One of the most hopeful stories I've read on American eating habits of Americans, from a NYTimes reporter and columnist I like a lot.

Confused about the glorious egg?  Some words, also from The NYTimes, on egg nomenclature.  I eat raw yolks all the time but I do prefer to do so with organic or eggs from nearby farms.  One thing I didn't know: large, jumbo, etc., are based on weight per dozen, with large weighing 2 ounces.

Last from last week's LATimes, Thomas Keller (working with reporter and editor Russ Parsons) writes about the expanding role of the chef and how chefs, rarely trained in making non-food and restaurant decisions, should approach opportunities.  A must read for chef-owners, exec chefs and chefs de cuisine, any professional cook, really.


18 Wonderful responses to “In the Food Pages”

  • Vincent Mack

    On the Keller/Parsons article – it is a perfect read for most coming out of culinary school as well as anyone burned in the business aspect of the restaurant industry. I was lucky enough to have a FOH mentor early on – something that I make all my chefs have experience with from day one.

    Have a great trip dude…

  • mattatouille

    the TK article in the LAT was a refreshing boost to that section in a publication that’s been mired in a lot of internal and financial struggle recently. I’m glad they haven’t skimped on the Food Section too much. Having Parsons there is a great anchor to the section’s quality and stability.

  • faustianbargain

    wow…my respect for thomas keller just came down a notch. one would think ‘taste’ and ‘satisfaction’ is more important than ‘finesse’and china for a chef. but apparently, not. did he really write that? i find it *very* hard to believe.

  • JMW


    I think you might have missed the part where he says he spent _two years_ just learning how to make Hollandaise properly. Mr. Keller’s idea of “finesse” might be somewhat more refined than you think and invites reading between the lines.

    He’s absolutely right, by the way, about the total experience. When people ask me about the French Laundry, I always tell them that the snobbery (or the air thereof) ends at the front door. It is holistically great, even down to the bill that is itself beautiful and memorable and not some little printed ticket. He thinks about everything.

    Mr. Keller is inviting his professional audience to remember that they are in the hospitality industry first and foremost; any franchising must be an extension of what warmth they personally present to their guests in their own restaurant settings.

  • faustianbargain

    perhaps i am missing something. that article, at first read, beggars belief. its tough selling food in restaurant these days and i am finding it difficult to swallow this “china” talk/advice from keller. its chef keller, after all…i must be missing something from my first read.

  • Kate in the NW

    Uh – yeah. Can we talk about the NYT thing for a moment? I know this blog has a lot of chefs who read/comment – and a lot of people who follow chefs like some folks follow sports teams. I enjoy being a bug on the wall for all the informed banter, but…while I find y’all fascinating (and will eat with great pleasure your creations…), my own main concern is FOOD. I’m the people you guys sell stuff too.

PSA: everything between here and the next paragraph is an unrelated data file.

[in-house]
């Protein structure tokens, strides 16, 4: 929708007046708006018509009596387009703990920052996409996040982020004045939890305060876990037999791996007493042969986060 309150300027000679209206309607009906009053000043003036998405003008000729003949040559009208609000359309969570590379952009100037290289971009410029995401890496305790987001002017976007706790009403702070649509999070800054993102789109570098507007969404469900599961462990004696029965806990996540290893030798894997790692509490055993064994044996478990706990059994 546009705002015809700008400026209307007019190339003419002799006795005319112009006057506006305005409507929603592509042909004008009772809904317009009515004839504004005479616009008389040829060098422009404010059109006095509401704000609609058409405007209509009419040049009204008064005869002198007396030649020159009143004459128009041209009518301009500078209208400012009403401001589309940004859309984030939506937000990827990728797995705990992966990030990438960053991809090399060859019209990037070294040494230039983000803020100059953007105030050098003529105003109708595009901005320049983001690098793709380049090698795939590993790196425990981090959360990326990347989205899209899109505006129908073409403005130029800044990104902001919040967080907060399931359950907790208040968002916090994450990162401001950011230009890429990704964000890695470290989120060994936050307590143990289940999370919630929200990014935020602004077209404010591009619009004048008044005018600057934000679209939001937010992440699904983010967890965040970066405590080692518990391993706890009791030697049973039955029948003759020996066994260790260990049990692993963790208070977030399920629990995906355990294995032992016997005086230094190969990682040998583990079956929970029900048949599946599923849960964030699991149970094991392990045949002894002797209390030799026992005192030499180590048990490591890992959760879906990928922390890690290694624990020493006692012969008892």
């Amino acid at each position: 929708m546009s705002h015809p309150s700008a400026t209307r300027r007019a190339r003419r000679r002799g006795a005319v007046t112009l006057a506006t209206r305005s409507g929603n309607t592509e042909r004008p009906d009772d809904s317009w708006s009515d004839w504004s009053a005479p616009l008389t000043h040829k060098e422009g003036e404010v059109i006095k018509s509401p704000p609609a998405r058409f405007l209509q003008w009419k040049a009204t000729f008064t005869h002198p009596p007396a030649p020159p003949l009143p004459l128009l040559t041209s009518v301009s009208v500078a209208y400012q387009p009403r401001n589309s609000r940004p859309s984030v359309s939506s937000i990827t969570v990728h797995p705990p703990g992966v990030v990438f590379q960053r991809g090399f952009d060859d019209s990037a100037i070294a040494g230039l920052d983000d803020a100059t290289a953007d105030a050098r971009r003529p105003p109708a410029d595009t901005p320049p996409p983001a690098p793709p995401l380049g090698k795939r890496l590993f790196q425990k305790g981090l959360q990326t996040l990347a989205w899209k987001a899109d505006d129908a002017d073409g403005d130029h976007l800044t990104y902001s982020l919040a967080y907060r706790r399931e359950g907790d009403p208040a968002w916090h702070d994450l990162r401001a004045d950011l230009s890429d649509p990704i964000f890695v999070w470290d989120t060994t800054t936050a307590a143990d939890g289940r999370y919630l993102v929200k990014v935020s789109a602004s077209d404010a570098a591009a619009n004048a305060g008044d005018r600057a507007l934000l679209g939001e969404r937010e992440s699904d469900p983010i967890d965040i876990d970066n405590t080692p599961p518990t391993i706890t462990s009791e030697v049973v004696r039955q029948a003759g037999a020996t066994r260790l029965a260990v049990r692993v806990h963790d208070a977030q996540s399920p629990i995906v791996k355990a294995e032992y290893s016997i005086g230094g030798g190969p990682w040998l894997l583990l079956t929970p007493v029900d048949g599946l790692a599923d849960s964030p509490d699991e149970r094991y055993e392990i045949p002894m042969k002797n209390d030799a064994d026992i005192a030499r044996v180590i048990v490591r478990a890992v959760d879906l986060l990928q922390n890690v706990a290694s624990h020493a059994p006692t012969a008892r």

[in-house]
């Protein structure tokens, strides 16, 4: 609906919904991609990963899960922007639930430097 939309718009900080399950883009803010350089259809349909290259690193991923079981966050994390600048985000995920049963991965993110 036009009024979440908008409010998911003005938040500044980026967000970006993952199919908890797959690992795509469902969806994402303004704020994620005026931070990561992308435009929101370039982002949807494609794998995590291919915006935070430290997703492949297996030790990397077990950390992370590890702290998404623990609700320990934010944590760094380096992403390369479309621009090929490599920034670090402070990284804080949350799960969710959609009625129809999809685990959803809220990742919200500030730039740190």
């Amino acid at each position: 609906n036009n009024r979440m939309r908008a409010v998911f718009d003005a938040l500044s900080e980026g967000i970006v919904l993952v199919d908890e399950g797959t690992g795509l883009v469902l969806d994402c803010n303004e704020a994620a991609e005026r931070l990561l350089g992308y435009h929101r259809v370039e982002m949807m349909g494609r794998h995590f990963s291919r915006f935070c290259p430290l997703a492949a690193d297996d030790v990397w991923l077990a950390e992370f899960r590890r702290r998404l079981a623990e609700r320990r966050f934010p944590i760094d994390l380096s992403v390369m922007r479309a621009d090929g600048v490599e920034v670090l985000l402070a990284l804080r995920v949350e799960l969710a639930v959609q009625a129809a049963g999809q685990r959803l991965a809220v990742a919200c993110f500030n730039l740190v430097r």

That NYT piece was encouraging…but as I have stated before here, I do worry that people have lost the cultural knowledge and gift of skill in the kitchen. I’m afraid that preparing and eating good (real) food has become a pursuit primarily of the privileged (how’s that for alliteration?!). We love to watch you guys do your thang, but what can WE do? Really? Or are we just doomed to be Armchair Chefs? I love FL at Home, but I don’t got the time, you know?

    Maybe that’s not a concern for people like Keller (or many chefs)- the Plebes are not really his audience anyway – but it is a concern of mine. And it’s ironic, given the fact that most of the world’s greatest culinary traditions come NOT from the rich folks, but from the poor ones. At home. In their humble kitchens.

    Who knows – maybe the tanking economy will drive a new American Cuisine from the bottom up – a grassroots revolution.

    Or maybe our Celebrity-Chef-obsessed proletariat can learn to make good, simple meals from chefs (if you guys offer it – and I am most decidedly NOT talking about Ms. Ray or other pandering Personality Products here, but those of you with real serious talent). Classics – like – Caprese salad – are approachable. Are chefs afraid to show us how WE can cook, rather than how THEY/(you) can cook? I mean, we know YOU can cook – but what can you teach us (that is elegant, simple, delicious, economical, and approachable)?

    Hmmm – maybe a new role for the Food Network…

  • French Laundry at Home

    Kate in the NW — email me. We should talk. 🙂

    I liked Chef Keller’s piece in last week’s LAT about the criteria for making smart business decisions, because it’s something this next generation of chefs (and many in other lines of business) aren’t learning or hearing from their bosses or mentors.

  • Heather

    This is oddly apropos for me. I just had a discussion yesterday with an esteemed gentleman in regard to the very topic touched upon in the LAT article. I had not seen this post until now. I think it is imperative for chefs/cooks etc to understand the “business” aspect of running an eatery/catering business etc. Fantastic post, and timely for me too.

  • Pamela